The author of “Into the Wild” doesn’t want an encore of the musical it inspired.
Jon Krakauer — whose 1996 best-seller tells the story of Chris McCandless, an idealistic twentysomething who traveled the country before dying in a remote part of Alaska in 1992 — last week sued Nikos Tsakalakos and Janet Allard, developers of the musical.
The lawsuit, filed in Boulder County District Court, indicates Krakauer signed an agreement with the playwrights in 2013, but since has soured on the production. The author is asking a court to affirm that the agreement states that the musical can’t be produced without his OK.
Tsakalakos and Allard did not respond to separate requests for comments made through their websites.
Krakauer’s lawsuit also names as a defendant The Christopher Johnson McCandless Memorial Foundation, which was also a party to the 2013 agreement. The foundation, which manages McCandless’ estate and is led by his father, also did not respond to a request for comment.
Into the Wild is one of Krakauer’s most well-known books, and the work gave McCandless, who traveled under the name “Alexander Supertramp,” something of a post-mortem fan base. Krakauer’s book has already been adapted into a movie, which was directed by Sean Penn and released in 2007.
According to the lawsuit, in January 2013, Tsakalakos and Allard sent a letter “proposing an agreement” to Krakauer and the McCandless foundation. Both parties ultimately signed the agreement.
The musical, titled “Into the Wild,” premiered in April 2017 in Dexter, Michigan, a small municipality near Ann Arbor, according to the lawsuit. The playwrights advertised that the production was based on Krakauer’s work. (Portions of the songs from the production can be heard on Tsakalakos’ website.)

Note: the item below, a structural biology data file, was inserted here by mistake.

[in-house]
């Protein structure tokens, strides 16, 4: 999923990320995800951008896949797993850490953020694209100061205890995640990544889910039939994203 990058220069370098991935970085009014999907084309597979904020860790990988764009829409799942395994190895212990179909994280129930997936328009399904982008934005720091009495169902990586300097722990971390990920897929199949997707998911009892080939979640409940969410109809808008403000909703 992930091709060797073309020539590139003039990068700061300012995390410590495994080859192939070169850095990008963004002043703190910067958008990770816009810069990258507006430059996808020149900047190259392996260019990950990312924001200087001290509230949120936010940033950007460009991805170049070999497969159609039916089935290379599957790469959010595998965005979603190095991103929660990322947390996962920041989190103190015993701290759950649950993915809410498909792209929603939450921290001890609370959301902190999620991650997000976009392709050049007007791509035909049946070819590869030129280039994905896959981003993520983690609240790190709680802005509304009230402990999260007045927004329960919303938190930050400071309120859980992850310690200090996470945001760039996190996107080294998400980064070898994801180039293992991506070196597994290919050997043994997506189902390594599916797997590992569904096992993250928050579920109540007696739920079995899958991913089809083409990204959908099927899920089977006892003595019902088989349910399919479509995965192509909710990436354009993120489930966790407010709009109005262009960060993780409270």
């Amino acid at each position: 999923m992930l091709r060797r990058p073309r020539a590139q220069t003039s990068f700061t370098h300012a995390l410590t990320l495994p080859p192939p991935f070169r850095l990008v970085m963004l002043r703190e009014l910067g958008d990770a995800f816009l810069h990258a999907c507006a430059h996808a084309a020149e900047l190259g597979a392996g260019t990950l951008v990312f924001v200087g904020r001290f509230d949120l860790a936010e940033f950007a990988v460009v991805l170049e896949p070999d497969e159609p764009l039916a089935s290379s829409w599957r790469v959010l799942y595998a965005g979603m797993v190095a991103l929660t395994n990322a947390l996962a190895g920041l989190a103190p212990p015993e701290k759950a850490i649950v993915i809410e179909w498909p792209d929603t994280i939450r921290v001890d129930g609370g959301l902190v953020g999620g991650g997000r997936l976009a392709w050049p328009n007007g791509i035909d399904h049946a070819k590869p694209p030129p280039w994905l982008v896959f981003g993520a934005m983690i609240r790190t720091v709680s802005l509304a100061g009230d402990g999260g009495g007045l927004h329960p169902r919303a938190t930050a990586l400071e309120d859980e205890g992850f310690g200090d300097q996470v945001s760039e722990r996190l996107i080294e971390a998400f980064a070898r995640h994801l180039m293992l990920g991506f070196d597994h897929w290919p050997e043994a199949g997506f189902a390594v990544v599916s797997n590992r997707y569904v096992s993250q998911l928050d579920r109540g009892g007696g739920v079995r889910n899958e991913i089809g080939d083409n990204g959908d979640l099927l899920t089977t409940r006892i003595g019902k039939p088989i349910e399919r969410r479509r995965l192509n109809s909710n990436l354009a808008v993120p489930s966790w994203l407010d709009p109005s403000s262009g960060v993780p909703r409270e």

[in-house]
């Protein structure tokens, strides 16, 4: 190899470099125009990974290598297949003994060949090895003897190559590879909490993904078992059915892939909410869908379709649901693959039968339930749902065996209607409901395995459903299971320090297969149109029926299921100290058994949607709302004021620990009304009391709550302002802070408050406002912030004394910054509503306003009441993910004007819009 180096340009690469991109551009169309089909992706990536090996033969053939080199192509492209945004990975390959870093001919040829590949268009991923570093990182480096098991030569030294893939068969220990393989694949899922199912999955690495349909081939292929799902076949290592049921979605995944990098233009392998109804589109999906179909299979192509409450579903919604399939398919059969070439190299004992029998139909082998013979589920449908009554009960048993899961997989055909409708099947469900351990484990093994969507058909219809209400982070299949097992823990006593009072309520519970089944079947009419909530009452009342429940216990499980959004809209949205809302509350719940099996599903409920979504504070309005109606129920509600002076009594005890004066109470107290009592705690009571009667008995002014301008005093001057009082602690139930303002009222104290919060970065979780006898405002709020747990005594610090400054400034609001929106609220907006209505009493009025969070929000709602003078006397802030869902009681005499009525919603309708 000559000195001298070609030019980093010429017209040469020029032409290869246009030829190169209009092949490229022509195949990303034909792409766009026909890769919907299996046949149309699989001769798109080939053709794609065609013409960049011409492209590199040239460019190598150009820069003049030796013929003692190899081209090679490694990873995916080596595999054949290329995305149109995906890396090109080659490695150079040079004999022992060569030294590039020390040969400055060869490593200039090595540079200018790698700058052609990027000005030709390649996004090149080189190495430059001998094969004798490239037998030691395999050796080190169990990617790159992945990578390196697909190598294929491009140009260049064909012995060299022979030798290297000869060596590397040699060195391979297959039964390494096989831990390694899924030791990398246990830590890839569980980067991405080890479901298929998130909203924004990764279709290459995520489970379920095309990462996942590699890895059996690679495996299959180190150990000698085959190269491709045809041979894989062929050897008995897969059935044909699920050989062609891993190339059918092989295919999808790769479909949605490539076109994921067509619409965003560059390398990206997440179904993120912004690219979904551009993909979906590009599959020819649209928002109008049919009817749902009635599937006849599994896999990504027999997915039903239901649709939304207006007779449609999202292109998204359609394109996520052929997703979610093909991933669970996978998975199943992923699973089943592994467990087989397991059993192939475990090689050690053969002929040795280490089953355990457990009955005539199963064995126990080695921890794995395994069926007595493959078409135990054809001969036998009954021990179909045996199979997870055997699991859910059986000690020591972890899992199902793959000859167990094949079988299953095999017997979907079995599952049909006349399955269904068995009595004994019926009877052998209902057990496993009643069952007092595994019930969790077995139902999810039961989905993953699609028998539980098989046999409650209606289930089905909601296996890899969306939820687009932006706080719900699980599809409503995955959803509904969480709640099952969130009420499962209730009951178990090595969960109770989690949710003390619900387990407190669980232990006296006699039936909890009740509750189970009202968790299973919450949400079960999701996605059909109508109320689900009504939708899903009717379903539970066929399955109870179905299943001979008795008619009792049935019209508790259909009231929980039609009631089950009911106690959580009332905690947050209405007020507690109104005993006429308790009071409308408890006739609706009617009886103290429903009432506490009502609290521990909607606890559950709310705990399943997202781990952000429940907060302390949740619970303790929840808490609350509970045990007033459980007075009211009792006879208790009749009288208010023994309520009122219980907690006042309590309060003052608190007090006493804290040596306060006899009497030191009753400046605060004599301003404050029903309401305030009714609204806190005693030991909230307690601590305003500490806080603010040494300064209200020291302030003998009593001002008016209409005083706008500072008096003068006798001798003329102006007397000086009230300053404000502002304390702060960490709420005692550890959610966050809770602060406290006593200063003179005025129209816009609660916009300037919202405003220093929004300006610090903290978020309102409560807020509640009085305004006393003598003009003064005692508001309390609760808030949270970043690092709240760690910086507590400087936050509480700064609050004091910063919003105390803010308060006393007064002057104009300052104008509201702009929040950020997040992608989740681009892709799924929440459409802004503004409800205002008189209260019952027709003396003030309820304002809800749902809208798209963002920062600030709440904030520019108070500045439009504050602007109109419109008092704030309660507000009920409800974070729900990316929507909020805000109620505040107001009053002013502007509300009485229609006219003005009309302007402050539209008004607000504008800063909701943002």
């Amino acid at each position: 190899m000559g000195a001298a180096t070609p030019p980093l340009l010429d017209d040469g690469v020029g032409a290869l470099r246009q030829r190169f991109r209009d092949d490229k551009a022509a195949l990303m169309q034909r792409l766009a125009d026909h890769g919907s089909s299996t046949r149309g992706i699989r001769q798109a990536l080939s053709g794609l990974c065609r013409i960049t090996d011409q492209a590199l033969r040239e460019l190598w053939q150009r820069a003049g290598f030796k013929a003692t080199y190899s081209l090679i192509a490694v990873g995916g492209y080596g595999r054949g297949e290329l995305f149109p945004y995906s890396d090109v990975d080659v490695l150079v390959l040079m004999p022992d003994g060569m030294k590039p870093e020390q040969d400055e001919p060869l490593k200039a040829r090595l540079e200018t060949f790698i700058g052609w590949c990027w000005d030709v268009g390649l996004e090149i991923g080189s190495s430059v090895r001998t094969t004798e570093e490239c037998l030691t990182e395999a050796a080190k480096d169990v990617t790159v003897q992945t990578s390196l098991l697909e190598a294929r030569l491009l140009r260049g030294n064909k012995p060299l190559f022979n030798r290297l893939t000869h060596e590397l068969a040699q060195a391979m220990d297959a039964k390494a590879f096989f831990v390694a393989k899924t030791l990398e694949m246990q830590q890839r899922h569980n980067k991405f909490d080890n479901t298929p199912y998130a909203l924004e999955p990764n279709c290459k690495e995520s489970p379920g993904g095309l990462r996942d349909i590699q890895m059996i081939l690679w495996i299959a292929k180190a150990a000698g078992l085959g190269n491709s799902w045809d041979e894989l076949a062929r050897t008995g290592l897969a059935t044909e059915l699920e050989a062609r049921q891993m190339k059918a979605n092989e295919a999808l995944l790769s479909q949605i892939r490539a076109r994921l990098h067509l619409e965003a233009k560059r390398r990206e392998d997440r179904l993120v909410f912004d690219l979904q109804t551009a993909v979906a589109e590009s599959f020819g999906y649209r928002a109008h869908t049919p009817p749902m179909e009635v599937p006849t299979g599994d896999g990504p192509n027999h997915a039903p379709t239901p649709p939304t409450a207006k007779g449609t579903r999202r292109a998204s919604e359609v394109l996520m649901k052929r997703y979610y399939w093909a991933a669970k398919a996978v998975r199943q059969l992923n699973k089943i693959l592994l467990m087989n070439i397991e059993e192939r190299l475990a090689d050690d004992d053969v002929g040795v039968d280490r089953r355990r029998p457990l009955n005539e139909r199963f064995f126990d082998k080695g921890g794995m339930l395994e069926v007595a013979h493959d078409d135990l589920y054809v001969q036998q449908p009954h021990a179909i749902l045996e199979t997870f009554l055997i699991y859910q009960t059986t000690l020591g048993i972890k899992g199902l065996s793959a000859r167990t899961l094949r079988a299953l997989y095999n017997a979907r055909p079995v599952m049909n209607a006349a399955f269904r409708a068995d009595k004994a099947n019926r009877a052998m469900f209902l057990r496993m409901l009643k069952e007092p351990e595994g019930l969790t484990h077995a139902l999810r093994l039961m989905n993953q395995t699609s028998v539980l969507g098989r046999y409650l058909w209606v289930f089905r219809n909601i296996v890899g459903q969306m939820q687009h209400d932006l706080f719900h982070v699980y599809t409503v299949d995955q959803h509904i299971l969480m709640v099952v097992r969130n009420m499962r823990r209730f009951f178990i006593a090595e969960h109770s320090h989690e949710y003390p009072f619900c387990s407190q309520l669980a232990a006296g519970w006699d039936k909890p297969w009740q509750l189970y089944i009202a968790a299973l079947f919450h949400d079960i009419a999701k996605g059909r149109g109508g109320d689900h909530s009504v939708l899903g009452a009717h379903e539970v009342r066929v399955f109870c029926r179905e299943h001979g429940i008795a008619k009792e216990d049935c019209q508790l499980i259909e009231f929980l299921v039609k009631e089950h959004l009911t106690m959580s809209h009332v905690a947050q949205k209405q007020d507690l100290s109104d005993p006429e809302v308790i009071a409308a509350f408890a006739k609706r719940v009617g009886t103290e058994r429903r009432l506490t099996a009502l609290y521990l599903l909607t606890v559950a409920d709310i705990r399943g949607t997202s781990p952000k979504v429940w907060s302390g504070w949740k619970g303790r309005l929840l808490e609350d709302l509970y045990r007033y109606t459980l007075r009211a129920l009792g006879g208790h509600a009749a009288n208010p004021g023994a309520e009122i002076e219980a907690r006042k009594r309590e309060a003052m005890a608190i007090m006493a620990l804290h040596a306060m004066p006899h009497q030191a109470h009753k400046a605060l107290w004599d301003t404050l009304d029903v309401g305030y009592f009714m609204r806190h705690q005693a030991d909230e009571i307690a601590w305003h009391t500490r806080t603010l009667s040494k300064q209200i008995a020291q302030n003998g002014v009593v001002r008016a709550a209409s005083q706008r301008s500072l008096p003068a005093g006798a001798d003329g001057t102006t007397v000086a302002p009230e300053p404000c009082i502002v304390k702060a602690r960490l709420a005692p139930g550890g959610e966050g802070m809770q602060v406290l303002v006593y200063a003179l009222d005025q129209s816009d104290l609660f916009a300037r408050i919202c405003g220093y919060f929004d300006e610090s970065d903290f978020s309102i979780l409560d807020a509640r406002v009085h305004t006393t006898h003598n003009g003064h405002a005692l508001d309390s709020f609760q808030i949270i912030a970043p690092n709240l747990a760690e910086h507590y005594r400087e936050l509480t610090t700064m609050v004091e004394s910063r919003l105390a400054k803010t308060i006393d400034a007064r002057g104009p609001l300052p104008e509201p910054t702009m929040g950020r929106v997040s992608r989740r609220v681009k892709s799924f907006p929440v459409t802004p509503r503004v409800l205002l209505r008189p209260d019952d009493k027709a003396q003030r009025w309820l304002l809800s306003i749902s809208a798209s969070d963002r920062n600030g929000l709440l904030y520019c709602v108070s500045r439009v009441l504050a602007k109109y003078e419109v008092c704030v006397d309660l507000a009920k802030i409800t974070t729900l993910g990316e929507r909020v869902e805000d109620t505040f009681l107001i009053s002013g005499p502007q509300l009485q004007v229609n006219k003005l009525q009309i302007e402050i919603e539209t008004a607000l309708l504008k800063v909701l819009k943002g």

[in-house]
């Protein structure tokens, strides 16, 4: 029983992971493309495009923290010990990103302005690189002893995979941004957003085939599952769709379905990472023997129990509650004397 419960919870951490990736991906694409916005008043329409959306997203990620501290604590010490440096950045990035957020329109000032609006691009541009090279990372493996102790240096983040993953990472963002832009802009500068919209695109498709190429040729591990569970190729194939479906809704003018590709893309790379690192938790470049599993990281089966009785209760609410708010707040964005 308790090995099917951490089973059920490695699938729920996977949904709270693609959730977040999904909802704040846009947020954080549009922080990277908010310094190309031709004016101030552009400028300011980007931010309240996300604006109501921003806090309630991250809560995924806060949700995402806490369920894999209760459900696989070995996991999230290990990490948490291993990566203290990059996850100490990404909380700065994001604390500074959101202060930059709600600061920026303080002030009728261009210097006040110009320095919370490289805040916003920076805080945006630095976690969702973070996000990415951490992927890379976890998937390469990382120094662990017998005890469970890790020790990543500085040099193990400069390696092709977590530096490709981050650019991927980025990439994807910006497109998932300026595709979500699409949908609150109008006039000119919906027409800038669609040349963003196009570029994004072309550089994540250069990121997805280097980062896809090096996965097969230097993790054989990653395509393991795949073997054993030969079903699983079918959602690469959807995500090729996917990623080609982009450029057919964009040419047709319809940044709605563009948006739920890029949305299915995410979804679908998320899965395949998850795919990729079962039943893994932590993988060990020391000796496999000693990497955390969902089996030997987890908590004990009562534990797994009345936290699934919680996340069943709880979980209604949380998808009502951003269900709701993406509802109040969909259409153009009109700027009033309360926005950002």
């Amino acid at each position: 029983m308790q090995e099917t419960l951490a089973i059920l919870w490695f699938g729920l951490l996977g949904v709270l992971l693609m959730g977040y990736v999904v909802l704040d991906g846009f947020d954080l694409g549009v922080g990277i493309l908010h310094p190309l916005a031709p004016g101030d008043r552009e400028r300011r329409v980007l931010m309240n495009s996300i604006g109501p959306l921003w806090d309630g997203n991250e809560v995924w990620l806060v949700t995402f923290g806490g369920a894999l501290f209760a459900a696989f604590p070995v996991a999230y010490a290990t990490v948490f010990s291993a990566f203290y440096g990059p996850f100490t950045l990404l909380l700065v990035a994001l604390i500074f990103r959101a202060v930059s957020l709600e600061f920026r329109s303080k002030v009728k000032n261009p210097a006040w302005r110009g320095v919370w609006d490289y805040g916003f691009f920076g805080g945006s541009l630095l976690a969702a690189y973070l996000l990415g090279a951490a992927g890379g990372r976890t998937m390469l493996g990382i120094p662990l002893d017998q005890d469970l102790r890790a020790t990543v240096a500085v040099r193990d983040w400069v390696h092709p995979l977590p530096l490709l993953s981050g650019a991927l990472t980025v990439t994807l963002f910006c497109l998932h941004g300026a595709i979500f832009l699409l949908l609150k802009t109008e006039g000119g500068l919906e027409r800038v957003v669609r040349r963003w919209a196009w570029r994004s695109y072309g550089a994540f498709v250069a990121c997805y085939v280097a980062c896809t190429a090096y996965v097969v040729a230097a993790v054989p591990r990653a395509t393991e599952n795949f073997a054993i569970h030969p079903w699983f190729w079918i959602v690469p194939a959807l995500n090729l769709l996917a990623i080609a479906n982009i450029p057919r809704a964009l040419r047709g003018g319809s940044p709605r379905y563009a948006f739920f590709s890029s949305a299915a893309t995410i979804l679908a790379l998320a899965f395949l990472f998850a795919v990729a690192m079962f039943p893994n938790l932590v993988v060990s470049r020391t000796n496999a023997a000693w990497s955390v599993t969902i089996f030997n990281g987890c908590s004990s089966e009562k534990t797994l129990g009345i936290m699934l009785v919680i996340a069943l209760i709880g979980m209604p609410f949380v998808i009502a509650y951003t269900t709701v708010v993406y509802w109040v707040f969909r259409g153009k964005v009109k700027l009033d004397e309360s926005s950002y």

In December 2017, Tsakalakos and Allard proposed an addendum to the agreement outlined in the January 2013 letter, according to the lawsuit.
Krakauer did not sign the addendum, and said in the lawsuit that he believes the foundation also did not do so.
Krakauer claims that the original 2013 agreement gave him the right to approve future productions of the musical, including the right to approve the title, script and lyrics.
“Under the terms set forth … if Mr. Krakauer disapproves of any production of the Musical after the initial production, such production cannot proceed,” the lawsuit says.
In May 2018, attorneys for Krakauer told Tsakalakos and Allard that the author had “found the script objectionable,” according to the lawsuit, and wanted the two to remove all references to the musical being adapted from Krakauer’s book.
Krakauer also “requested that they inform all existing and future investors in the Musical that Mr. Krakauer has not been involved with the musical, and that he had requested his name not be associated with it in any way,” the lawsuit says.
In June, Krakauer’s attorneys followed up on the matter, telling Tsakalakos and Allard that “Into the Wild,” which is a trademarked phrase, could not be part of the production’s name, the lawsuit said.
Krakauer claims that Tsakalakos and Allard agreed in July to remove the phrase, but then said in an email last month that, after consulting with McCandless’ father, they believed they had the right to call the production “Into the Wild: A New Musical.”
The lawsuit doesn’t specify why Krakauer doesn’t like the musical or to what extent the script has changed since the original 2017 production.
William D. Meyer and Collen M. Koch of Boulder’s Hutchinson Black and Cook are representing Krakauer. Koch did not respond to requests for comment. Krakauer’s website does not provide a way to contact him directly.
The playwrights appear to have a wider run in mind from the start. The 2017 production was touted as a “developmental premiere,” and the decision to open in Dexter, population 4,000, was described as a way for the show to be refined “out of sight.”
Conor Ryan, the actor who played McCandless in the 2017 production told the Detroit News that an Alaskan theater originally commissioned the musical, but that the playwrights ultimately decided it best to premiere in the lower 48.
“Chris McCandless ticks Alaskans off,” Ryan said last year. “To them he was an idiot who didn’t respect the land.”
The musical does not appear to have been produced outside of Michigan.
Allard’s website now refers to the play as “Alexander Supertramp” and says it is “based on a true story and Back to the Wild,” a separate book not authored by Krakauer that features McCandless’ journal entries.